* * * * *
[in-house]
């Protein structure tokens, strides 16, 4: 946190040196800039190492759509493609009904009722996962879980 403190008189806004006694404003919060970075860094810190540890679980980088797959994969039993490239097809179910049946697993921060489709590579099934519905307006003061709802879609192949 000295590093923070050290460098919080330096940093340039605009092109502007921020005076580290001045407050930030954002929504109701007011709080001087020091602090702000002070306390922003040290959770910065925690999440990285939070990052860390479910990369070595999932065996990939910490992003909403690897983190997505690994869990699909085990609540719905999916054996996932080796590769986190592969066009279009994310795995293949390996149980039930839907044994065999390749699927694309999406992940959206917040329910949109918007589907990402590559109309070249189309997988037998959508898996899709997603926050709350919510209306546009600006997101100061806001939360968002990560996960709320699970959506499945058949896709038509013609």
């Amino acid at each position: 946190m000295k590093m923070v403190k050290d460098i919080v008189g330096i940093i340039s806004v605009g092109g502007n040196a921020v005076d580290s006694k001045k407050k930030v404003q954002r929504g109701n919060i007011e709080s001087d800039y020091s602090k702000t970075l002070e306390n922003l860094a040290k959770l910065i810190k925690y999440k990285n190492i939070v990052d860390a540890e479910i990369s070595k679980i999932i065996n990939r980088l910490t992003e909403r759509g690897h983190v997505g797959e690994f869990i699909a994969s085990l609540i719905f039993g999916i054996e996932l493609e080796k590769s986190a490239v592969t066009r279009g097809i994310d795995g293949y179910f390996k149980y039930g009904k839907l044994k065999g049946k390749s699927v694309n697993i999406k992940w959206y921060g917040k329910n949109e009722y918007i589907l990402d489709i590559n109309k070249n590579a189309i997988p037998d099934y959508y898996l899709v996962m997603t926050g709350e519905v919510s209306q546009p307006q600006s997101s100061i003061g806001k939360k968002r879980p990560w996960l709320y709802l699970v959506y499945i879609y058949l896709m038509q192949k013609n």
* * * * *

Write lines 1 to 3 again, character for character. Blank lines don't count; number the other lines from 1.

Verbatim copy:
[in-house]
């Protein structure tokens, strides 16, 4: 946190040196800039190492759509493609009904009722996962879980 403190008189806004006694404003919060970075860094810190540890679980980088797959994969039993490239097809179910049946697993921060489709590579099934519905307006003061709802879609192949 000295590093923070050290460098919080330096940093340039605009092109502007921020005076580290001045407050930030954002929504109701007011709080001087020091602090702000002070306390922003040290959770910065925690999440990285939070990052860390479910990369070595999932065996990939910490992003909403690897983190997505690994869990699909085990609540719905999916054996996932080796590769986190592969066009279009994310795995293949390996149980039930839907044994065999390749699927694309999406992940959206917040329910949109918007589907990402590559109309070249189309997988037998959508898996899709997603926050709350919510209306546009600006997101100061806001939360968002990560996960709320699970959506499945058949896709038509013609």
């Amino acid at each position: 946190m000295k590093m923070v403190k050290d460098i919080v008189g330096i940093i340039s806004v605009g092109g502007n040196a921020v005076d580290s006694k001045k407050k930030v404003q954002r929504g109701n919060i007011e709080s001087d800039y020091s602090k702000t970075l002070e306390n922003l860094a040290k959770l910065i810190k925690y999440k990285n190492i939070v990052d860390a540890e479910i990369s070595k679980i999932i065996n990939r980088l910490t992003e909403r759509g690897h983190v997505g797959e690994f869990i699909a994969s085990l609540i719905f039993g999916i054996e996932l493609e080796k590769s986190a490239v592969t066009r279009g097809i994310d795995g293949y179910f390996k149980y039930g009904k839907l044994k065999g049946k390749s699927v694309n697993i999406k992940w959206y921060g917040k329910n949109e009722y918007i589907l990402d489709i590559n109309k070249n590579a189309i997988p037998d099934y959508y898996l899709v996962m997603t926050g709350e519905v919510s209306q546009p307006q600006s997101s100061i003061g806001k939360k968002r879980p990560w996960l709320y709802l699970v959506y499945i879609y058949l896709m038509q192949k013609n």